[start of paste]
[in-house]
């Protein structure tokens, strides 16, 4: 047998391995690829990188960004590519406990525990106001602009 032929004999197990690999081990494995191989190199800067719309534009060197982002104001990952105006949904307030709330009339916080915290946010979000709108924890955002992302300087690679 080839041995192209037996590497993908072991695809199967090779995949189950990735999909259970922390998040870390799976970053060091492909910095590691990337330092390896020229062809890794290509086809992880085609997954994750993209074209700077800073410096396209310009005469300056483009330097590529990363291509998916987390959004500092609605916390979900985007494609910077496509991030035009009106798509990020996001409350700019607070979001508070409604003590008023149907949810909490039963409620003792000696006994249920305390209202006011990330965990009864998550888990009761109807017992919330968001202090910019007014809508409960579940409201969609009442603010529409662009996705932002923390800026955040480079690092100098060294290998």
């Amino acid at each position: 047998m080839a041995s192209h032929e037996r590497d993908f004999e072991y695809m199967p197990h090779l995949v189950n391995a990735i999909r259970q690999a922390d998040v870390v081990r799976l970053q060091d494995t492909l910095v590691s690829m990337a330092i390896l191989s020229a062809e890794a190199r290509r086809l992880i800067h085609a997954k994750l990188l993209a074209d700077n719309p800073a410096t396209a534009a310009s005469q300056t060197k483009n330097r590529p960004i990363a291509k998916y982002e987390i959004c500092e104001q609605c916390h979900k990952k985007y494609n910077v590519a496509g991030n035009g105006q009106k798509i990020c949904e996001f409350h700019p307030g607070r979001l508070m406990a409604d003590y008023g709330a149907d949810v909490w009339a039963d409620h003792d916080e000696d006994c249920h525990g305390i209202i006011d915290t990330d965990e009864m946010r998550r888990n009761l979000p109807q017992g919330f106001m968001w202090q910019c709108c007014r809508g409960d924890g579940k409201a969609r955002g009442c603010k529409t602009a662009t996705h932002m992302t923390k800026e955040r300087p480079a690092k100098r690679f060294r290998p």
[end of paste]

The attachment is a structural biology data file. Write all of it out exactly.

[in-house]
């Protein structure tokens, strides 16, 4: 047998391995690829990188960004590519406990525990106001602009 032929004999197990690999081990494995191989190199800067719309534009060197982002104001990952105006949904307030709330009339916080915290946010979000709108924890955002992302300087690679 080839041995192209037996590497993908072991695809199967090779995949189950990735999909259970922390998040870390799976970053060091492909910095590691990337330092390896020229062809890794290509086809992880085609997954994750993209074209700077800073410096396209310009005469300056483009330097590529990363291509998916987390959004500092609605916390979900985007494609910077496509991030035009009106798509990020996001409350700019607070979001508070409604003590008023149907949810909490039963409620003792000696006994249920305390209202006011990330965990009864998550888990009761109807017992919330968001202090910019007014809508409960579940409201969609009442603010529409662009996705932002923390800026955040480079690092100098060294290998």
């Amino acid at each position: 047998m080839a041995s192209h032929e037996r590497d993908f004999e072991y695809m199967p197990h090779l995949v189950n391995a990735i999909r259970q690999a922390d998040v870390v081990r799976l970053q060091d494995t492909l910095v590691s690829m990337a330092i390896l191989s020229a062809e890794a190199r290509r086809l992880i800067h085609a997954k994750l990188l993209a074209d700077n719309p800073a410096t396209a534009a310009s005469q300056t060197k483009n330097r590529p960004i990363a291509k998916y982002e987390i959004c500092e104001q609605c916390h979900k990952k985007y494609n910077v590519a496509g991030n035009g105006q009106k798509i990020c949904e996001f409350h700019p307030g607070r979001l508070m406990a409604d003590y008023g709330a149907d949810v909490w009339a039963d409620h003792d916080e000696d006994c249920h525990g305390i209202i006011d915290t990330d965990e009864m946010r998550r888990n009761l979000p109807q017992g919330f106001m968001w202090q910019c709108c007014r809508g409960d924890g579940k409201a969609r955002g009442c603010k529409t602009a662009t996705h932002m992302t923390k800026e955040r300087p480079a690092k100098r690679f060294r290998p």